In the Lancet Oncology this week:
A trial from German is published reported the results of a phase III trial of RT alone vs Temozolomide alone in the elderly. They find that temozolomide is "non-inferior" to RT alone - however, they define "non-inferior"as not >25% worse that RT. This would be a hard sell for a new standard therapy in almost any other setting, and if one looks at the survival curves, RT does appear to do better for the first 6 months or so for RFS, and most paitents crossed over so that most patients on this trial eventually recieved both. I find the MGMT findings quite interesting (though only 'hypothesis generating'), in that MGMT methylation predicted for a benefit of temozolomide alone, but had little predictive power in the RT alone group. The larger question I guess is that if most of these patients received both treatments anyway, why not have a go at concurrent treatment for the most benefit?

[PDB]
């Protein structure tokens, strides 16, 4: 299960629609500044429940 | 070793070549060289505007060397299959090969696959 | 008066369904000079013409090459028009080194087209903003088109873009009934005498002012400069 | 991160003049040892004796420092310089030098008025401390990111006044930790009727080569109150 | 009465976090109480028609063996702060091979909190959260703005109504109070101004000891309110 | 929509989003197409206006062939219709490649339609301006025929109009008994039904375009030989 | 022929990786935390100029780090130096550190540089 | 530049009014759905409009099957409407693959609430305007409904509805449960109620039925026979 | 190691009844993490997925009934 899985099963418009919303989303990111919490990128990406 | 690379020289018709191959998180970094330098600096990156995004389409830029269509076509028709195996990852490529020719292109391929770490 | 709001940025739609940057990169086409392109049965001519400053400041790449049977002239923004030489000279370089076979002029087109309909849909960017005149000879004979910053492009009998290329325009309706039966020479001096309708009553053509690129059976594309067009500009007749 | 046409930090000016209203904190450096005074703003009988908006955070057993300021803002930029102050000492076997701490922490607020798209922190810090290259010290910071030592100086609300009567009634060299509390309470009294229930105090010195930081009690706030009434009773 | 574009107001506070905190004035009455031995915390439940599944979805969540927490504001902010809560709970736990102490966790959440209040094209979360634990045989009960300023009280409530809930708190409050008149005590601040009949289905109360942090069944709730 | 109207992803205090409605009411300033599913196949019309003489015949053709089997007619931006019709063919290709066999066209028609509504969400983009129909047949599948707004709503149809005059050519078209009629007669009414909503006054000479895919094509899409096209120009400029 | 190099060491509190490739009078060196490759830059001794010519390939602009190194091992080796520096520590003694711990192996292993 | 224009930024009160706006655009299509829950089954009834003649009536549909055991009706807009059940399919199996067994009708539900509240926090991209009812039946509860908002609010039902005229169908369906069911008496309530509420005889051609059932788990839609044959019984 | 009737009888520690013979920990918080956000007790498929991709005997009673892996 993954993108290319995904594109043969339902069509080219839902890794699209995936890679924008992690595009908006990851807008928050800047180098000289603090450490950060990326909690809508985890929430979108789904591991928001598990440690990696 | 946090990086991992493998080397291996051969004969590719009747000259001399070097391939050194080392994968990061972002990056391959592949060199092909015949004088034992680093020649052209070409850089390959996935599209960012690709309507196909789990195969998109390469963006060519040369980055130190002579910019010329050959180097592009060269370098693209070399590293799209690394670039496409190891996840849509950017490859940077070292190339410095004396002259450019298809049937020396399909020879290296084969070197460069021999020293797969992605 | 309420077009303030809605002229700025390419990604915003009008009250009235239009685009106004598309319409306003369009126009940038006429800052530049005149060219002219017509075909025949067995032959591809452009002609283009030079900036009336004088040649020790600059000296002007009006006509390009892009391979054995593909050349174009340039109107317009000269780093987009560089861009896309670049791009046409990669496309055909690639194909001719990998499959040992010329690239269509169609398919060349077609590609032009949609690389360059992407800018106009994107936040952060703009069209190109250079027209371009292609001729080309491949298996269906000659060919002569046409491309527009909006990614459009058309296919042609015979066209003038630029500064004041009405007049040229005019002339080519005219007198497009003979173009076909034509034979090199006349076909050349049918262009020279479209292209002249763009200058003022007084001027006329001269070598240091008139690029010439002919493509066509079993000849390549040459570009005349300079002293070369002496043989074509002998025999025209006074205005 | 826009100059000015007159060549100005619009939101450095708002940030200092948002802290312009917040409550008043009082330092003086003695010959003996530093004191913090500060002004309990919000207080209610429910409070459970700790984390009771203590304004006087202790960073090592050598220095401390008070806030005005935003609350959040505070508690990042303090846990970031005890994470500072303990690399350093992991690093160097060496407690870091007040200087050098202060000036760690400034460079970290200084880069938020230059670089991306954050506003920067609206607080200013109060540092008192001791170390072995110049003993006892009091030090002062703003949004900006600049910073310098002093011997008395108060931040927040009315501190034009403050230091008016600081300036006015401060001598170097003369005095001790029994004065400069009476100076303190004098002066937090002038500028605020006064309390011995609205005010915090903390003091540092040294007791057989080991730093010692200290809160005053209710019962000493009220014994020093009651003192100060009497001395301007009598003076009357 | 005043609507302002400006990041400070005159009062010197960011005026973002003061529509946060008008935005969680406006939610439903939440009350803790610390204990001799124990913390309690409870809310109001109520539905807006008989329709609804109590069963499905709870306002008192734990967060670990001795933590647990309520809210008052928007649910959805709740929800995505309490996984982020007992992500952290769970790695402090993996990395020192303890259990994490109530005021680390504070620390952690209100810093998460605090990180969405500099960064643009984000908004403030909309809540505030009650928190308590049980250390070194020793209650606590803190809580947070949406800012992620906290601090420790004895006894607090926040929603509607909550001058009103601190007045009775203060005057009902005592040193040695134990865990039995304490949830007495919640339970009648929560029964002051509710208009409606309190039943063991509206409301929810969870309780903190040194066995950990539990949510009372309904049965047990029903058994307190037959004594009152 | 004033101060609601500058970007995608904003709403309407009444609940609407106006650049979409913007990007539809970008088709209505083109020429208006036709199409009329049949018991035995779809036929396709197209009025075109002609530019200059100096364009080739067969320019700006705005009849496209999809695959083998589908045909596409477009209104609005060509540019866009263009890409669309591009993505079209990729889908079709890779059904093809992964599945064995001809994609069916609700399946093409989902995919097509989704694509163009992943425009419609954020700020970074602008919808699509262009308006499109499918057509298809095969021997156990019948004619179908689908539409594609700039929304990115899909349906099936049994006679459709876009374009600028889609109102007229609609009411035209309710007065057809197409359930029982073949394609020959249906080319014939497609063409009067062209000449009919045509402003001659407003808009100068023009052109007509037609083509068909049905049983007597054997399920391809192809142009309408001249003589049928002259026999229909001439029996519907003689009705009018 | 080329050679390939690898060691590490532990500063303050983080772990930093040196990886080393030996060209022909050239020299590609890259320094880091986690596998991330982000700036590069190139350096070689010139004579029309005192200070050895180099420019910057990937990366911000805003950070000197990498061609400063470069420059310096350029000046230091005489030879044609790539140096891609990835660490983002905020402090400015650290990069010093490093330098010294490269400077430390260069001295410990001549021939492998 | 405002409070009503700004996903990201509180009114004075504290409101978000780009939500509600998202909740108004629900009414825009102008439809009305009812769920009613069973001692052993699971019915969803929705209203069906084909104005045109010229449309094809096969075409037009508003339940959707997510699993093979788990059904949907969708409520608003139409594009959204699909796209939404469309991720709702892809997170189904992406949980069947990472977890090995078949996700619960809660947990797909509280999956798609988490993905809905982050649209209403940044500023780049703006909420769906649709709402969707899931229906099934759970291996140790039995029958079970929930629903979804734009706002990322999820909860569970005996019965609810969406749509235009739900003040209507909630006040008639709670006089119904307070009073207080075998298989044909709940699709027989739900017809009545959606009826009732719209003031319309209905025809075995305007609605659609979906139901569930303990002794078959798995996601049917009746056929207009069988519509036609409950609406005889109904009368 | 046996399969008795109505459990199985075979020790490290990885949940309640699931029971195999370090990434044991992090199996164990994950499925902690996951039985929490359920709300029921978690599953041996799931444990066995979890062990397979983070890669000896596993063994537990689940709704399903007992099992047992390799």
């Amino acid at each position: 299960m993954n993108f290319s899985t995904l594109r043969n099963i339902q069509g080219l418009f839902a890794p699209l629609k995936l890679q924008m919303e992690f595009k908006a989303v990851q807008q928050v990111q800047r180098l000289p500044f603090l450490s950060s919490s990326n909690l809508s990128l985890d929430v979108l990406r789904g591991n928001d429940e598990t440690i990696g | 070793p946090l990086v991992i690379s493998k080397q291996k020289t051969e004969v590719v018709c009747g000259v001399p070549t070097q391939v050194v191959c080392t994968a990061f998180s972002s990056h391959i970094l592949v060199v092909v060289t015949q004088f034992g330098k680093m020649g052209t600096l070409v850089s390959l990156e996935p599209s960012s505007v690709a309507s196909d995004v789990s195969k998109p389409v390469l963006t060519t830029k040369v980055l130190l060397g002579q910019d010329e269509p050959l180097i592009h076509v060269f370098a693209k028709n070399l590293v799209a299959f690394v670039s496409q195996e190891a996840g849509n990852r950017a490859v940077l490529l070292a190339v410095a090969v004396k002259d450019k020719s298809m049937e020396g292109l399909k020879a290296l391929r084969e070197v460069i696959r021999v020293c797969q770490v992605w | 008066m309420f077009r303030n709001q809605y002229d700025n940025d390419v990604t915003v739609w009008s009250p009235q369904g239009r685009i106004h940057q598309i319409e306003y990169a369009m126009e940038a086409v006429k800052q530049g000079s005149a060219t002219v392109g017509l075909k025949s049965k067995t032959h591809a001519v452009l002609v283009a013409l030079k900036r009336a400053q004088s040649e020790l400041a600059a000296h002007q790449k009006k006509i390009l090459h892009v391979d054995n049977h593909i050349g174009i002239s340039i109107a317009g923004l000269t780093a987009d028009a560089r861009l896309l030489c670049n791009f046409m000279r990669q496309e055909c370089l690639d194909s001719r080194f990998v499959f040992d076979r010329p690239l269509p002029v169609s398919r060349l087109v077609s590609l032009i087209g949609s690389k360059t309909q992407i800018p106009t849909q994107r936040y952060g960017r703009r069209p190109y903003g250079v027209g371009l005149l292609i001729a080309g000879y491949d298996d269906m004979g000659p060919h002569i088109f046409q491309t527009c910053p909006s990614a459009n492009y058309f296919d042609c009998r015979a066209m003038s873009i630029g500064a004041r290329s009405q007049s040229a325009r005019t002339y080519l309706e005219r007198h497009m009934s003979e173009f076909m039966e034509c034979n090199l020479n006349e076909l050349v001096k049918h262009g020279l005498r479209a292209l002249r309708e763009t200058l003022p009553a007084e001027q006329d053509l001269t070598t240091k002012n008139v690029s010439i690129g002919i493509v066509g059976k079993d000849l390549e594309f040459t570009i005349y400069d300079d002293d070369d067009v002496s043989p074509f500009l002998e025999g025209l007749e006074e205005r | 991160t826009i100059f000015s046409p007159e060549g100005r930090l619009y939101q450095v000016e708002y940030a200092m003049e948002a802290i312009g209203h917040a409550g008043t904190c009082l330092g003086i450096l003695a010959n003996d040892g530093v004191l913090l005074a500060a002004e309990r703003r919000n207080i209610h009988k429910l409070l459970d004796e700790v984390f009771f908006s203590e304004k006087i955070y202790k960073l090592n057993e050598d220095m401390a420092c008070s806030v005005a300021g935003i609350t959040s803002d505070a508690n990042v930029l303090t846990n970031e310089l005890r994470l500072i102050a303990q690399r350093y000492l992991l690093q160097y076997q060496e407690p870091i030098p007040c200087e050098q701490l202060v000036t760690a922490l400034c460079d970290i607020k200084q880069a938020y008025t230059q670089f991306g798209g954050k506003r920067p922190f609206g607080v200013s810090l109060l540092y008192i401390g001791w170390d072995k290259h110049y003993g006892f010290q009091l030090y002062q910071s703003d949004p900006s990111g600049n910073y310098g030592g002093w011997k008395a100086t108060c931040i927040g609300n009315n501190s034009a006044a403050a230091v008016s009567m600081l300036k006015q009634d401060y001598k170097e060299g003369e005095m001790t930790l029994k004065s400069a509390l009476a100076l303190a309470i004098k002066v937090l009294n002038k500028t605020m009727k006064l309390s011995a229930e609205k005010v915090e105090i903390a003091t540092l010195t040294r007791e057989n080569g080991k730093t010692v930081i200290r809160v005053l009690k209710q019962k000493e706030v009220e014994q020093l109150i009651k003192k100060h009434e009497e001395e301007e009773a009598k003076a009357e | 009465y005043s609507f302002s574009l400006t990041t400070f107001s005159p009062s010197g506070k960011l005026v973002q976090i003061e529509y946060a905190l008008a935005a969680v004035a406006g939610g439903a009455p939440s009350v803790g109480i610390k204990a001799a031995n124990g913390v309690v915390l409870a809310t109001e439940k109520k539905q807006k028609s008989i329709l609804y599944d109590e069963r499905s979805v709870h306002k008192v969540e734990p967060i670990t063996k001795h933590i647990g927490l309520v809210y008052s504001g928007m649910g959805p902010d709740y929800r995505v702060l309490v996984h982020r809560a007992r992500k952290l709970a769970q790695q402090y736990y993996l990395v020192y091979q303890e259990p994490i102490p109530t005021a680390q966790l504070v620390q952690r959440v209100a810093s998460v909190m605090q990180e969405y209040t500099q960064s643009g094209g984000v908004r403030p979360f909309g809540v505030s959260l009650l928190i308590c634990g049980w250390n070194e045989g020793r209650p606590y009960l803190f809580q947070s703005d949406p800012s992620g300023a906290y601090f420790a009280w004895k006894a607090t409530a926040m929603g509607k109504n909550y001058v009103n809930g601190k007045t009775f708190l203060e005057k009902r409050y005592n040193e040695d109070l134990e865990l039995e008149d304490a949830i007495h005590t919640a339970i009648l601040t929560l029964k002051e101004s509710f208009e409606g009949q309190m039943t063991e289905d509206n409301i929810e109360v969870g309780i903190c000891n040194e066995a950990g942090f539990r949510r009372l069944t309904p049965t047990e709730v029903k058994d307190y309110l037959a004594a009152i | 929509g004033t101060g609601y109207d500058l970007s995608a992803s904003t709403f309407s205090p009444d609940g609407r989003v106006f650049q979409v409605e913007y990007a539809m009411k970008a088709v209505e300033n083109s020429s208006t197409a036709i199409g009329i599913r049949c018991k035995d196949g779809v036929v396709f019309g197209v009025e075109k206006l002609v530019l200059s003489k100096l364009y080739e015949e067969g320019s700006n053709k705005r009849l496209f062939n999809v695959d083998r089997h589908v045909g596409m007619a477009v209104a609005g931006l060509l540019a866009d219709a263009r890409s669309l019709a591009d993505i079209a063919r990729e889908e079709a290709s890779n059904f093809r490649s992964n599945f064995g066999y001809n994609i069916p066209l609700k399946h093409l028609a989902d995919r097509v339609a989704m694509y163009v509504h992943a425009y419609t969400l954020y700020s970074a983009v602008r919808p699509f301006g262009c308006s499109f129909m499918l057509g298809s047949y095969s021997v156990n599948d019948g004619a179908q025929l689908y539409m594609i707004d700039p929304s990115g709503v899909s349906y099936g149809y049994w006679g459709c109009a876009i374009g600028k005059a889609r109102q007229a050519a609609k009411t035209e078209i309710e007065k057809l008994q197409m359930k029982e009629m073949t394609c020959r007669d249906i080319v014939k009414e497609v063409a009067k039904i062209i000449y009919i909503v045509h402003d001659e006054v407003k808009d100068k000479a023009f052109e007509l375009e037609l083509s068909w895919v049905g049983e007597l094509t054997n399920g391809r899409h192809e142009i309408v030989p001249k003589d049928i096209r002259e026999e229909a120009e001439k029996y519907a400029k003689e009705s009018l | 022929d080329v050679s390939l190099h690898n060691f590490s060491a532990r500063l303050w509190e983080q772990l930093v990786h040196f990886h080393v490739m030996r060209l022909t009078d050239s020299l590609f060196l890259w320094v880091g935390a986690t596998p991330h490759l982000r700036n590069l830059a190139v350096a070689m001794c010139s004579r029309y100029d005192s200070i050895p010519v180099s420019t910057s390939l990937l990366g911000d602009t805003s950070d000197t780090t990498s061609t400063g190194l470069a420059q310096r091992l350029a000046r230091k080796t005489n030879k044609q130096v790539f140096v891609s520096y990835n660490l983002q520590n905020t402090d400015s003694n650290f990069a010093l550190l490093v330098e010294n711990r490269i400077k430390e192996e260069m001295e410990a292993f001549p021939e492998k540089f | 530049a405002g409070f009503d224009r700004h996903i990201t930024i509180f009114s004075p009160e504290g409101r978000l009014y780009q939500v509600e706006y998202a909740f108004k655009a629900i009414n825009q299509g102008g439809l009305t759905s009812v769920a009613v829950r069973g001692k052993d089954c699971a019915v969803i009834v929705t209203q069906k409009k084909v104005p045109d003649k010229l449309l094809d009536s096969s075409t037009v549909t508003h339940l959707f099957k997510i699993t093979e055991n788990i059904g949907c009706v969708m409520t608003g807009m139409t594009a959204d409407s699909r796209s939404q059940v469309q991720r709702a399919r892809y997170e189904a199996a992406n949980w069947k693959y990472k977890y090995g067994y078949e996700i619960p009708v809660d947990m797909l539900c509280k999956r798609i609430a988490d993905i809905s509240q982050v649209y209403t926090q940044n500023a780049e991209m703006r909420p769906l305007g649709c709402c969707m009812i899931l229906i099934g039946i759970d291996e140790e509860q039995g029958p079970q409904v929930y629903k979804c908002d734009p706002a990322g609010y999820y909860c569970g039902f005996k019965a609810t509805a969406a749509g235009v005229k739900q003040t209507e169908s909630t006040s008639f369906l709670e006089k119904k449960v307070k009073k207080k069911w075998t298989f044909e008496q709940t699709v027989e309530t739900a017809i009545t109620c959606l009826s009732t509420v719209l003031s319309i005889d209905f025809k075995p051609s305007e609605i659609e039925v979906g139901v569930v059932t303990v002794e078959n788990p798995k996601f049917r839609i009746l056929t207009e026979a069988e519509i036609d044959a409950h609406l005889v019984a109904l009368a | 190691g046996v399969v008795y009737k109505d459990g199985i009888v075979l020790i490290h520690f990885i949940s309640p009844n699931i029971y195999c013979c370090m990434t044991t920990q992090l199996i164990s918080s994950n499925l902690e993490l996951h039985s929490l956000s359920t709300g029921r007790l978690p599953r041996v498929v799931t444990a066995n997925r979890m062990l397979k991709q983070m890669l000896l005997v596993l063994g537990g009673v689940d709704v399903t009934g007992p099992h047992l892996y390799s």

[Articles] Temozolomide chemotherapy alone versus radiotherapy alone for malignant astrocytoma in the elderly: the NOA-08 randomised, phase 3 trial: Temozolomide alone is non-inferior to radiotherapy alone in the treatment of elderly patients with malignant astrocytoma. MGMT promoter methylation seems to be a useful biomarker for outcomes by treatment and could aid decision-making.